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Lobbying with a group multiplies your power; every person’s stories and connections can help move policy change forward. Finding a group to lobby with takes intentional conversations – just like a lobby visit!

Participants at Spring Lobby Weekend 2017 in conversation
Jennifer Domenick

It might seem daunting at first to ask people to advocate with you for peace and justice. But if you’ve ever done a lobby visit, you’ve already practiced the tools you need to have this conversation.

Before you start an outreach conversation, identify people in your community who might be interested in this work.

Use the anatomy of a lobby visit as your guide: Thank you, story, ask, follow-up.

Say Thank You

Make it personal. Connect it to this person’s passion/interests.

Example: The photos you’ve been posting on Facebook are really stunning, Anna. Each image is a work of art! I especially like how you’ve taken some of our regional landscapes and included a line of poetry, or a quote about caring for the earth, and then tied that into the realities of climate change. You’ve really got a gift; thanks for sharing it with us all.

Share a Brief Story

Tell how you got involved with FCNL’s lobbying work. If possible, contextualize your story to tap into the interests/passions/experiences of the person you’re meeting with.

Example: I recently traveled to the former East Prussian city from where my friend and her family escaped at the end of WWII. Families are living in buildings that have yet to be restored on streets that are still impassible. Seeing firsthand the devastation of war even 70 years later — and hearing that nearly every family over there has traumatic war stories to tell — was my wake-up call. I knew I had to come home to my own country and work for peace.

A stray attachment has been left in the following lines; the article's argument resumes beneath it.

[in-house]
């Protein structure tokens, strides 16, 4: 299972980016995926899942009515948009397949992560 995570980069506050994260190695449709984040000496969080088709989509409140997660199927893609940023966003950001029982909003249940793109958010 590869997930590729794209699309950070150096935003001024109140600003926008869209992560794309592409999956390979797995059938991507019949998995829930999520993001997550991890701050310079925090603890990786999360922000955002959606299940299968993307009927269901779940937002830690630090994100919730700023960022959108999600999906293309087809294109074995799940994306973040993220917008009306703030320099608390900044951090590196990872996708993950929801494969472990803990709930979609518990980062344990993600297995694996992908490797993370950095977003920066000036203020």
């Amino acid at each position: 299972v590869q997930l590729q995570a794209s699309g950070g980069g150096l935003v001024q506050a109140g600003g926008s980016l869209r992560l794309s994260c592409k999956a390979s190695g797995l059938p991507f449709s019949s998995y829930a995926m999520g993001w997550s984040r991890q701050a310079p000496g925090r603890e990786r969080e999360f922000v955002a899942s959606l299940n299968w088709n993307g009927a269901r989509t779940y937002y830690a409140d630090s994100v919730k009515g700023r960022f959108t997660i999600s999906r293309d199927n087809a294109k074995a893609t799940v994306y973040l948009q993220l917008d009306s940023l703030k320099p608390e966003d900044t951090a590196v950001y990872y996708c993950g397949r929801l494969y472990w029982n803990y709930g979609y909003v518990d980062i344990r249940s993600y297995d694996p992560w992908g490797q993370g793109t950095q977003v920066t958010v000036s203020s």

Make an Ask

Be specific. People are much more likely to take part in something when they understand they have something unique to contribute. Speak to how this person’s gifts/skills/passions would empower your lobbying, and how they would benefit by taking part.

Example: Jen and Dan, your Rotary Club presentations from your Doctors Without Borders trips have really moved me. I’ve been lobbying with FCNL, and I’m confident that your stories would make an impact with our members of Congress, too. Recently, you said you felt there was a missing link in your work; that you wished you could find a way to stop political horrors before they begin. Would you come with me to a meeting with our representative’s local office to talk about peacebuilding?

Follow Up

Agree upon a time/method for you to follow up for additional dialogue, answering questions, etc. It’s important to remember that, just like with our members of Congress and the media, forming and growing an advocacy community requires ongoing engagement and relationship building (it’s a marathon, not a sprint!).

What if they say…?

No: Respectfully ask if they would be open to future conversation. If so, decide on a time to check back (i.e., 6 months, a year, etc.)

Maybe / I’ll think about it / Not right now: Not everyone who is interested will be ready to dive right in right now. Ask when would be a good time for you to check back. Above all, keep the channel of communication open.

YES: Congratulations to you and your newest fellow advocate! Keep up the good work by reaching out and building on the momentum. They may be a good resource for additional participants: ask if he/she knows others who may be interested in taking part.

Thanks to Trish Bruxvoort Colligan for her work on this resource! This document was originally developed for Advocacy Teams. This network of advocates works to build congressional champions for peace and justice.

Find out how to start an Advocacy Team in your community.


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Shoshana Abrams

Shoshana Abrams

Advocacy Teams Manager

Shoshana Abrams served as FCNL’s Advocacy Teams Manager. In that role she was responsible for deepening and expanding our Advocacy Teams program, a network of hundreds of Quakers and friends lobbying to build congressional champions for peace and justice.